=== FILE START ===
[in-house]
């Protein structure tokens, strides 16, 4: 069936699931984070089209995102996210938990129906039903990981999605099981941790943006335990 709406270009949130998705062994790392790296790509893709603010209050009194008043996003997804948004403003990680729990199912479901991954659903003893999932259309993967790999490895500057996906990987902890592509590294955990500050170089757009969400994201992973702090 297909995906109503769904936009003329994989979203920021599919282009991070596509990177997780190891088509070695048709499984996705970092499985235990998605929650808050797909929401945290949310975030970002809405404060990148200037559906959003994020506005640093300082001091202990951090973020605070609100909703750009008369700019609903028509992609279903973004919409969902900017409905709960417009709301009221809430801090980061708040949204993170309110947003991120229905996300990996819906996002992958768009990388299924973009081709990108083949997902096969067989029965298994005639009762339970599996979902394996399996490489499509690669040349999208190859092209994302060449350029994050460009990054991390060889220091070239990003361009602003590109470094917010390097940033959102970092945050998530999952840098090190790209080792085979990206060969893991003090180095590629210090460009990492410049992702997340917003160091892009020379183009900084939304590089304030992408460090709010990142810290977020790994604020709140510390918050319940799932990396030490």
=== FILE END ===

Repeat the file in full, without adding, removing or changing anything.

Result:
[in-house]
């Protein structure tokens, strides 16, 4: 069936699931984070089209995102996210938990129906039903990981999605099981941790943006335990 709406270009949130998705062994790392790296790509893709603010209050009194008043996003997804948004403003990680729990199912479901991954659903003893999932259309993967790999490895500057996906990987902890592509590294955990500050170089757009969400994201992973702090 297909995906109503769904936009003329994989979203920021599919282009991070596509990177997780190891088509070695048709499984996705970092499985235990998605929650808050797909929401945290949310975030970002809405404060990148200037559906959003994020506005640093300082001091202990951090973020605070609100909703750009008369700019609903028509992609279903973004919409969902900017409905709960417009709301009221809430801090980061708040949204993170309110947003991120229905996300990996819906996002992958768009990388299924973009081709990108083949997902096969067989029965298994005639009762339970599996979902394996399996490489499509690669040349999208190859092209994302060449350029994050460009990054991390060889220091070239990003361009602003590109470094917010390097940033959102970092945050998530999952840098090190790209080792085979990206060969893991003090180095590629210090460009990492410049992702997340917003160091892009020379183009900084939304590089304030992408460090709010990142810290977020790994604020709140510390918050319940799932990396030490």